2) use separate meshes for different terrain types. One mesh that is only the asphalt, one that is only the grass and so on. If joined, those meshes would form the whole "ground". Then raycast, and depending on which mesh is hit you know the terrain type.
     
  4. terransage

    terransage

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    Jul 17, 2006
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    290
    Welcome, patricia!
    Hm, I guess it kind of depends on what you want to do, like change the way the vehicle rides over the terrain, etc.. You could use a trigger at the start of each terrain, one that stretches across the road. For that you could just use a cube with a function OnTriggerEnter() script that triggers whatever event that you want to happen. Just set the box collider to IsTrigger and make the cube invisible by clicking the renderer off.

    I don't know if that helps, because there might be something else in particular that you're trying to do.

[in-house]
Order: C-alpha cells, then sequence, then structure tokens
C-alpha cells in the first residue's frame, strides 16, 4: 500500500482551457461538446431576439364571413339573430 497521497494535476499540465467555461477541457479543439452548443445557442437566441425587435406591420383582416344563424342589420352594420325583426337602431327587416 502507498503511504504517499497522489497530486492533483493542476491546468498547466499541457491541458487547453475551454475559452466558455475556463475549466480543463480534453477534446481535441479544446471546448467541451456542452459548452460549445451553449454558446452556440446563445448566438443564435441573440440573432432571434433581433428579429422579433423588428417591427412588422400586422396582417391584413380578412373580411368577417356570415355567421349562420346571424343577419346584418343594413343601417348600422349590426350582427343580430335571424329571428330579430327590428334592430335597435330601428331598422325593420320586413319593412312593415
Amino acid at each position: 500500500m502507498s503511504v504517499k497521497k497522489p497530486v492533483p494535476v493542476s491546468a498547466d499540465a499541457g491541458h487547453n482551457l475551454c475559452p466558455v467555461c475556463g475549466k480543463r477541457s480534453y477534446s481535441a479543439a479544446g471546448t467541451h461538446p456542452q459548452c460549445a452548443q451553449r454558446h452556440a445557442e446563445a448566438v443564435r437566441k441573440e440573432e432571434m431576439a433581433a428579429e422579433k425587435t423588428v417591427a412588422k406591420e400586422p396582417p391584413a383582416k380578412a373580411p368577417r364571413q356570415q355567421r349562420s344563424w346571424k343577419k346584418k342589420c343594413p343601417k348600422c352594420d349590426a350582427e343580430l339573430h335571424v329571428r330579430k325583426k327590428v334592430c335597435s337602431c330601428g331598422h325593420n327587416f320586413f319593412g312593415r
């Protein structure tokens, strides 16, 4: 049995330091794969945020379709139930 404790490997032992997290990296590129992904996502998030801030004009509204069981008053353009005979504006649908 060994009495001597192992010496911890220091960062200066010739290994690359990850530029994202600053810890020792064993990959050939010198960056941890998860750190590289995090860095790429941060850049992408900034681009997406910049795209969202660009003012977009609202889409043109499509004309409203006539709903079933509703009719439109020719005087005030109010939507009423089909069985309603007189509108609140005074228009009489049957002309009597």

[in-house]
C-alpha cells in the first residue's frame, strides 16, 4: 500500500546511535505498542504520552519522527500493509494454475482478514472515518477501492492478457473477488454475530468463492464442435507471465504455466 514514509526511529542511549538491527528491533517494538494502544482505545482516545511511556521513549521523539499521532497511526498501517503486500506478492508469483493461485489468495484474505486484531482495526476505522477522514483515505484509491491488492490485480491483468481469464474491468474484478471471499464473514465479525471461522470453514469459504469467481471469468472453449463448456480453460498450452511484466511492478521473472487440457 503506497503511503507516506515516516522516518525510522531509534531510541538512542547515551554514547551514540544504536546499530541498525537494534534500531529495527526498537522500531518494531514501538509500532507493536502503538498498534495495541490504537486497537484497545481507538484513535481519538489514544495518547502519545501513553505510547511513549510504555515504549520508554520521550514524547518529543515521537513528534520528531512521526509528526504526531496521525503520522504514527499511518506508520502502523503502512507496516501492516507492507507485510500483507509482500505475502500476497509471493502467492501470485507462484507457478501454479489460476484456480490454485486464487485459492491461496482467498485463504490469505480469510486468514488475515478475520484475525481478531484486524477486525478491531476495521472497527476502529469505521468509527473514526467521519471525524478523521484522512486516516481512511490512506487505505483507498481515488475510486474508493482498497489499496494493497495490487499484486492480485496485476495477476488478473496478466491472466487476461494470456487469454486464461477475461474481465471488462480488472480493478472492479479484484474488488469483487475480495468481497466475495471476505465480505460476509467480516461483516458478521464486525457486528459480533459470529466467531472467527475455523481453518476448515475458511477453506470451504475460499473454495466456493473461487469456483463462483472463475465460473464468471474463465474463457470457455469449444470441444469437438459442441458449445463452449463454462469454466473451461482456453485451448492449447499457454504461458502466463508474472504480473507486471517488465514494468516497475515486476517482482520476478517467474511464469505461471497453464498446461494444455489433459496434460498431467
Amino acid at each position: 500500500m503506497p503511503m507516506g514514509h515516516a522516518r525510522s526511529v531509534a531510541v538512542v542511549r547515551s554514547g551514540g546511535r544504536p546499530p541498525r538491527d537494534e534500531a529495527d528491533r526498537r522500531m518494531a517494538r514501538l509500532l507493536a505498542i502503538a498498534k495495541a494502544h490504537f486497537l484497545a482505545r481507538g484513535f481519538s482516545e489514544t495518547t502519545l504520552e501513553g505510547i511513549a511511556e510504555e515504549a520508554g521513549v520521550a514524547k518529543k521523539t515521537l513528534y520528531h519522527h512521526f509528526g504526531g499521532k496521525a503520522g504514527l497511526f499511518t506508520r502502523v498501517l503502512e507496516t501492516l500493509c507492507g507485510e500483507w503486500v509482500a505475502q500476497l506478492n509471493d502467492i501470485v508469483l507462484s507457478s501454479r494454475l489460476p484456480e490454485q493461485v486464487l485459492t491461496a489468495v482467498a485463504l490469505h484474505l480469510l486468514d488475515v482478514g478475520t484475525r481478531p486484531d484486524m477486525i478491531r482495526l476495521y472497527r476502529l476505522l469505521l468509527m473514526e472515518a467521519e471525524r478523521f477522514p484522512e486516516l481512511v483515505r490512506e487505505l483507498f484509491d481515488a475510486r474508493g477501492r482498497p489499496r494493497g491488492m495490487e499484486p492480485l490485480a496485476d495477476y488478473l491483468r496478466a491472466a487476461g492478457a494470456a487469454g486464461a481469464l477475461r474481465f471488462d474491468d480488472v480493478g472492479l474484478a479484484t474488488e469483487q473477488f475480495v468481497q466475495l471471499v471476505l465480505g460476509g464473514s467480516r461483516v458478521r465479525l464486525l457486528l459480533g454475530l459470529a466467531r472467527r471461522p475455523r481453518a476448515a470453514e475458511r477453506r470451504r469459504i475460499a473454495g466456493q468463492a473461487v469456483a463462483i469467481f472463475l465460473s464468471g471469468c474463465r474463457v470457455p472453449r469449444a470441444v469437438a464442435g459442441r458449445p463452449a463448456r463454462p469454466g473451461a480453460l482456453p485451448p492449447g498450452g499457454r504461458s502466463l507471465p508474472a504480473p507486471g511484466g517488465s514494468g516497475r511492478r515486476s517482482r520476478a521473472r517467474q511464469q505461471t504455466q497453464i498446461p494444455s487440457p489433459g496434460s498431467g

Edit: Oops, the other answers are better! I was thinking along different lines....
     
  5. patricia

    patricia

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    Aug 10, 2007
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    Thanks for the suggestions.
    Shaders are not an option, if won't work on my video card.
    I was also thinking of using different mesh, but then it's going to be a nightmare to edit the land :)
    I'd rather just model one big land and texture it. ( maybe i'm wrong and i should use several mesh though, i'm not experienced enough )
    The color idea is doable, that's something that could work.
    Thanks
    patricia.
     
  6. jeremyace

    jeremyace

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    Alpha blending wont even work on your card? Ouch. I used to use an old Emac with a GeForce MX card, and I had similar issues.

    The vertex colors are stored in the mesh though, so you can get them without a shader. Check the Mesh class for Mesh.colors in the scripting reference. You will have to write code that does a raycast and gets the vertex colors though, which might be a pain depending on your coding skill. If you request it, I am sure someone could help guide you in a direction for that.